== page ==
You want to be a confident athlete, right? Of course you do. But have you ever stopped to think about what it means to be a confident athlete?
Most athletes believe that confidence is either something you have or you don't have, almost like something you're born with. But that's not exactly true. Of course there are some athletes that were born with confidence (and may even be a little TOO confident). Yet, most of the athletes who are confident had to work to get that way.
You need to understand what having confidence means not only in general but for YOU. The Oxford Dictionary definition of confidence is “the feeling or belief that one can have faith in or rely on someone or something.” Another term for confidence is self-efficacy. Essentially you need to believe you can do it. You also need to be aware of your thoughts and feelings when you’re confident and not confident. This will help you be more aware of how you define and experience confidence. Having that awareness can help you identify what you’re working toward and trying to maintain.
Confidence takes work
The fact that most have to work to be confident is a good thing. That means you can be confident, too. Or if you've had confidence and lost it, you can get it back. I like to think of confidence like having a good relationship. Some of our relationships are just easy, but that's certainly not the majority of them. Most relationships have the raw material there, but you need to work on having a good relationship. And if we stop working on our relationship chances are we will become disconnected from the other person (even if it is a good relationship) You need to know what tools to use and how to implement them to have good relationships. Confidence is the same way.
You have things that you are confident in whether you realize it or not. Some things you are naturally good at, other things require more work. You need to identify the factors that are important for YOUR confidence and work at them. Know yourself and what makes you tick. And you need to work at your confidence even when things are going well. Not necessarily to help you become more confident but to help you maintain your confidence. Just like we invest in our relationships to keep them good.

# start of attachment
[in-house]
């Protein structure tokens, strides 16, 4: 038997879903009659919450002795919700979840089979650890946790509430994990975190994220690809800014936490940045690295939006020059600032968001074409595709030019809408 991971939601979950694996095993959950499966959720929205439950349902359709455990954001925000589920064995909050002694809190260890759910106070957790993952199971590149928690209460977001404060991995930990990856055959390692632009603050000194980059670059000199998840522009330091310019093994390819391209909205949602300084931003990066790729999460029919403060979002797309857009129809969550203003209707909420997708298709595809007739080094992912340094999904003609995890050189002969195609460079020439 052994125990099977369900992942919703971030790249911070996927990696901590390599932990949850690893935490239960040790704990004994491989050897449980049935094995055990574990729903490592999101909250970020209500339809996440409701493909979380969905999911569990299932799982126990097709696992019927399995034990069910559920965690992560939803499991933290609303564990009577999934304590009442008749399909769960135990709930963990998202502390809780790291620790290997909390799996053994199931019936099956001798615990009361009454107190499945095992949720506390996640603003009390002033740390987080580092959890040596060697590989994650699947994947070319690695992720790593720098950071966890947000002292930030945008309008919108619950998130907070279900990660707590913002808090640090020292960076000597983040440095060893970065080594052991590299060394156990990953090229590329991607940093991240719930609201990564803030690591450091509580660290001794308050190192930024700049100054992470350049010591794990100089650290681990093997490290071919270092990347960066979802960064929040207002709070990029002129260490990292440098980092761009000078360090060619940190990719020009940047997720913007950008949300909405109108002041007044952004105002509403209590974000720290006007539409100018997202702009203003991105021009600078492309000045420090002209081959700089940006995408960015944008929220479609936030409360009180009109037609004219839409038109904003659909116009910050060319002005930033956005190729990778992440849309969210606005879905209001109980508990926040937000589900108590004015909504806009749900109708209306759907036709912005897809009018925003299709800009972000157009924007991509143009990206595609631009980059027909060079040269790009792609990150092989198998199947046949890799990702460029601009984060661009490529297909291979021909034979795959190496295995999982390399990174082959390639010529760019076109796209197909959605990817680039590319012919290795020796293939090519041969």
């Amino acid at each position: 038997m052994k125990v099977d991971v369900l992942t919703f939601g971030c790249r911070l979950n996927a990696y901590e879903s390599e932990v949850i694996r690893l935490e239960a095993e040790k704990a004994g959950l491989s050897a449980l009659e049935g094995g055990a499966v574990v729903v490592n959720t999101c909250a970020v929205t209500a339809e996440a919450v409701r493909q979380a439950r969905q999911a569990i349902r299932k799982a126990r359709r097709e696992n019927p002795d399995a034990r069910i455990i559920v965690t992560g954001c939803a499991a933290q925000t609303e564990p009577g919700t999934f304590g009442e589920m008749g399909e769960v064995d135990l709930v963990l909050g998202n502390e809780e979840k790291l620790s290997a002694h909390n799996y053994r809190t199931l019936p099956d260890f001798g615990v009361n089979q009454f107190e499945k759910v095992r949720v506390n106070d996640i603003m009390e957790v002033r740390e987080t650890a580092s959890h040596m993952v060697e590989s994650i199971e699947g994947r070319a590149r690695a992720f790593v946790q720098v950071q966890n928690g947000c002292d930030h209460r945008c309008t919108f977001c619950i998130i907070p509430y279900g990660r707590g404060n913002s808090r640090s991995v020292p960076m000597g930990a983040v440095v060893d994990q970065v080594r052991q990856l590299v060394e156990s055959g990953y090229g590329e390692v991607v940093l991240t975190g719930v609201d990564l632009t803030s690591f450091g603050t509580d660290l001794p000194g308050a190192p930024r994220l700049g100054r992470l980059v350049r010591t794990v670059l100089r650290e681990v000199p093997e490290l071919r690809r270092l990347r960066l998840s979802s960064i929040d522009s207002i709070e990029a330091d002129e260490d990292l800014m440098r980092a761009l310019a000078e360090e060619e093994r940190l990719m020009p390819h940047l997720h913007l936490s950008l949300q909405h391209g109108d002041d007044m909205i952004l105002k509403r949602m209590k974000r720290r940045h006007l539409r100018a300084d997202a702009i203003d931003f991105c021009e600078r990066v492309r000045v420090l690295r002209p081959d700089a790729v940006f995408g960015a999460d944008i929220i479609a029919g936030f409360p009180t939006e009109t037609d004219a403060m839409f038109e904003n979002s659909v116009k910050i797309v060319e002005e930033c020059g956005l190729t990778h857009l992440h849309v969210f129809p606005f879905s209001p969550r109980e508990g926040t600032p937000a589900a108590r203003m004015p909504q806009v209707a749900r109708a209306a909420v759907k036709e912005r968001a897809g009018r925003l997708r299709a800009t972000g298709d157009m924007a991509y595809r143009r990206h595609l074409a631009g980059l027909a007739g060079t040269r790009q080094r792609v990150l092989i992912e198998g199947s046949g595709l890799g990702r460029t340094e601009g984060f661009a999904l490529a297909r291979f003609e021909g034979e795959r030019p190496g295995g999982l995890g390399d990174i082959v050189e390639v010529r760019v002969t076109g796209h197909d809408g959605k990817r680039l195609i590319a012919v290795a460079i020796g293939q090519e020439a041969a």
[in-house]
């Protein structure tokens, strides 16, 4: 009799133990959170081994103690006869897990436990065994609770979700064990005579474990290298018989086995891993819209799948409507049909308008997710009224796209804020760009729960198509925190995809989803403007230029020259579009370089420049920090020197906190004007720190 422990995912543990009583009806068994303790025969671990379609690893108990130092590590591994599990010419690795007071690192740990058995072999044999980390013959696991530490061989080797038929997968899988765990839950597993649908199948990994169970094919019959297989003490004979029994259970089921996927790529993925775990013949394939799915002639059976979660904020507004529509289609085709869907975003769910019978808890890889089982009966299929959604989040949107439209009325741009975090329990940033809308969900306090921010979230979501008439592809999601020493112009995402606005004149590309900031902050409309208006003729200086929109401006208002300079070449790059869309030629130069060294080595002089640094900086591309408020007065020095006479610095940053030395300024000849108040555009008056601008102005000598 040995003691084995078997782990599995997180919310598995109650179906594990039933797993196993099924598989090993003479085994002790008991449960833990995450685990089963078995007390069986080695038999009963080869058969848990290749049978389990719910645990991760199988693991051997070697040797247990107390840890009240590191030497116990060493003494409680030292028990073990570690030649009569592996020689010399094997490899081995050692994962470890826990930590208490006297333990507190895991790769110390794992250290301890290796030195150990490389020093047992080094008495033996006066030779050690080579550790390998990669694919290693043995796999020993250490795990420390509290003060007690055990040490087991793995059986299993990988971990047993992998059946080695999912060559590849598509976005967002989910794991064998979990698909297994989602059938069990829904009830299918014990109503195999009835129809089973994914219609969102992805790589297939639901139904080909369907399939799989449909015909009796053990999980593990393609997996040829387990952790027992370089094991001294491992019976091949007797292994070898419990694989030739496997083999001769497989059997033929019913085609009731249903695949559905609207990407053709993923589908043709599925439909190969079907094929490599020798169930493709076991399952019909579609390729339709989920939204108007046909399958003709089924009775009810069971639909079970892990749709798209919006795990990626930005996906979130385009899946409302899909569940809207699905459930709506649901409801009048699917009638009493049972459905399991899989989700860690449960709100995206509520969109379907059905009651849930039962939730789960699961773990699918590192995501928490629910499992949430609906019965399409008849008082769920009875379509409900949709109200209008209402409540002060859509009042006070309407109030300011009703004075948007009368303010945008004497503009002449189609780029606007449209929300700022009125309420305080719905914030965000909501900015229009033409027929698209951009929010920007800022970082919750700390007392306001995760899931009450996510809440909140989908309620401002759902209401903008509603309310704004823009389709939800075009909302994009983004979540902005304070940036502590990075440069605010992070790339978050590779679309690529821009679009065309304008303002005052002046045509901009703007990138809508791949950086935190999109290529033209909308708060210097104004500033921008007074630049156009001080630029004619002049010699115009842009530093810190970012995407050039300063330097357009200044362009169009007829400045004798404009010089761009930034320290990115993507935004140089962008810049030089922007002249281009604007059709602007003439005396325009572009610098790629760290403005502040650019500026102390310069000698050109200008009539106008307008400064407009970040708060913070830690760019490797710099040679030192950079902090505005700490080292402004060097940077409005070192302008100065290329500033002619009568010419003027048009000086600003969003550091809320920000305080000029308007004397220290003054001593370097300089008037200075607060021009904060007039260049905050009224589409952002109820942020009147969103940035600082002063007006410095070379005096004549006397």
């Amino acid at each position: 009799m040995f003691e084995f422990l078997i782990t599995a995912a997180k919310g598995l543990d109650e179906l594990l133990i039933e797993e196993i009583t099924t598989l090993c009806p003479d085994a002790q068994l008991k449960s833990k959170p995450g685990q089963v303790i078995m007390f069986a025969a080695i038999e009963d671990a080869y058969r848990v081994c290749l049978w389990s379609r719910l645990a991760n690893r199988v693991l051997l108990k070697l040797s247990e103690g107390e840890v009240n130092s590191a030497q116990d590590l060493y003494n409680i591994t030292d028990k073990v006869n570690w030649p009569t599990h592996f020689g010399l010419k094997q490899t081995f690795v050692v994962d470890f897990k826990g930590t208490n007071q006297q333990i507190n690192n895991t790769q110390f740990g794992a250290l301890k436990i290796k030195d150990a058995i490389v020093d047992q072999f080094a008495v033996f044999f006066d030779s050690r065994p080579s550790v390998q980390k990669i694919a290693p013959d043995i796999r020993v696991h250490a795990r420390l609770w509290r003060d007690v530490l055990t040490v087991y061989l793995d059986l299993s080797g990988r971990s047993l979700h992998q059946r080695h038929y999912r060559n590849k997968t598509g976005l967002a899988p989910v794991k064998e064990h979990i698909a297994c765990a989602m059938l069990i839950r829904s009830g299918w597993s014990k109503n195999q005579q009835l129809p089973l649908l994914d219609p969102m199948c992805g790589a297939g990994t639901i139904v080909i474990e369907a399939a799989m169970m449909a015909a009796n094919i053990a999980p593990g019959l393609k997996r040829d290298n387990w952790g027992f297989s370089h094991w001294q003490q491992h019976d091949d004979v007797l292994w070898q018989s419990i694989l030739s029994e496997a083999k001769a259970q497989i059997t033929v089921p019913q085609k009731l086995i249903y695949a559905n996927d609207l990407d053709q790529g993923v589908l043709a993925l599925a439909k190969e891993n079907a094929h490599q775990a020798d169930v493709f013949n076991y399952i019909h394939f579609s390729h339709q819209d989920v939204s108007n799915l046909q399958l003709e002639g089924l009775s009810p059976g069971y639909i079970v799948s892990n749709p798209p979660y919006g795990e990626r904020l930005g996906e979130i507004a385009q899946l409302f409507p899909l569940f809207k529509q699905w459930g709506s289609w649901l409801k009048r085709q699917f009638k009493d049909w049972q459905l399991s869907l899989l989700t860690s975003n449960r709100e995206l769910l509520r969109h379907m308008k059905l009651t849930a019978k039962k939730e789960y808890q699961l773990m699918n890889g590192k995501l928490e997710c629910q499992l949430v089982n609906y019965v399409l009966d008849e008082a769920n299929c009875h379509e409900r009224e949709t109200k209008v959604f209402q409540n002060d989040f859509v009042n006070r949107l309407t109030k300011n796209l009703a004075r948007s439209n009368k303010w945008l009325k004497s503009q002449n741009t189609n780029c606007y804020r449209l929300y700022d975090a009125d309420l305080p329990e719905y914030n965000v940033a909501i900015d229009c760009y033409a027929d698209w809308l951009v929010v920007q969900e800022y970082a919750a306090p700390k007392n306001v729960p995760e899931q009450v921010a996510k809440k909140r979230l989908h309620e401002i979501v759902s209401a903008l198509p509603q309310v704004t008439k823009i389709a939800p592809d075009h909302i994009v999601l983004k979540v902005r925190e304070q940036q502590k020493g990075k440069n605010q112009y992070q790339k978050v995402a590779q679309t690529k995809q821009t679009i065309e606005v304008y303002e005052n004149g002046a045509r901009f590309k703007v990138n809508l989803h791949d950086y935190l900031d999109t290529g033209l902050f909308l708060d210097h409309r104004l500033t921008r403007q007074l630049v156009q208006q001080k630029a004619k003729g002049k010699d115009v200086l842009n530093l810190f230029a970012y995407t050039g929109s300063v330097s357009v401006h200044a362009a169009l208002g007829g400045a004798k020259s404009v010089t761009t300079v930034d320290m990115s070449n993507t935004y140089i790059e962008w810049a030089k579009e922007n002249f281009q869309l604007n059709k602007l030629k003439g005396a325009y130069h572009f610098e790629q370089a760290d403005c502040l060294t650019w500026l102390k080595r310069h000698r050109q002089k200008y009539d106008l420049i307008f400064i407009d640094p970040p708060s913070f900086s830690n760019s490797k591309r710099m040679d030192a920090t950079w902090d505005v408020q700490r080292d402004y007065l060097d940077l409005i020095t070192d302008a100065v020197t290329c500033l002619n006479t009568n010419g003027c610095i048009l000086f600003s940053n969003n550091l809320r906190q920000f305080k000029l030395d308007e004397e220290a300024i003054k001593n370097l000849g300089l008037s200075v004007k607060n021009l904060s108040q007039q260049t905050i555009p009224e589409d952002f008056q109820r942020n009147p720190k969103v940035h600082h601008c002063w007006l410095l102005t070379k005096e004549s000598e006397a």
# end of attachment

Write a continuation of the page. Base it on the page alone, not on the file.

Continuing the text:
Confidence is an ongoing process
Confidence is an ongoing process where we continually evaluate what we are doing well and what we can improve upon. It’s easy to look for what’s not going well. I mean you want to push yourself to get better, right? So we take our weaknesses and improve on them. But if we ONLY look at what we need to do better and forget to notice what we do well, we’ll eventually feel like there’s not much we are doing right. And that’s totally not fair or accurate.
You also need to make sure you are continually being realistic. It's not realistic to expect yourself to play at pre-injury levels if you are JUST returning to play after you tore your ACL if your rehab did not progress well. It's not realistic to shoot 50% from the field when you're currently shooting 15%. Sure those may be goals you want to reach, but you need to meet yourself where you're at right now. Start there and move forward. If you're not sure, talk with your coaches and athletic trainers about what IS realistic. They're generally two groups of people who will be honest with you.
Confidence comes from many sources
You benefit most when you derive confidence from many different sources (Hayes, Maynard, Thomas, & Bawden, 2007). This helps your confidence be robust and stable. A recent model of sport confidence (Vealey & Chase, 2008) outlines 9 sources of confidence and highlights 3 sources most important for athletes: physical skills & training; cognitive efficiency (belief you can mentally focus in competition); and resilience (belief you can deal with setbacks).
Make sure you're not only relying on external sources of confidence, such as feedback from coaches and teammates. External sources of confidence are not within your control and can change due to no fault of your own.
Here's a Ted talk by Amy Cuddy where she discusses how something as simple as "power posing" can influence how you see yourself. Our sources of confidence don't have to be complicated!
Confidence profiling can be an effective tool to help you understand how to build and maintain your confidence. It's important to do this with a professional trained in sport psychology, as confidence can have many confusing and complicated layers. It's also helpful to talk with someone who can help you learn and implement tools to help you get your confidence to where you want it. Trained professionals also develop an understanding of who you are and the tools that are best for you personally rather than using a cookie-cutter approach.
Just like many other things in sport psychology, confidence has many different variables and aspects to consider. At the very least, this should give you a good starting point on confidence, and you can build upon this foundation!
Dr. Erin Haugen is a licensed clinical psychologist and sport/performance psychologist located in Grand Forks, ND. She specializes in helping college student-athletes excel in sports and in life. She is a former basketball player, current triathlete, and loves dogs.
Disclaimer: You should consult an appropriate professional for specific advice tailored to your situation. If you are experiencing a life-threatening emergency, you should call 911 or go to your nearest emergency room.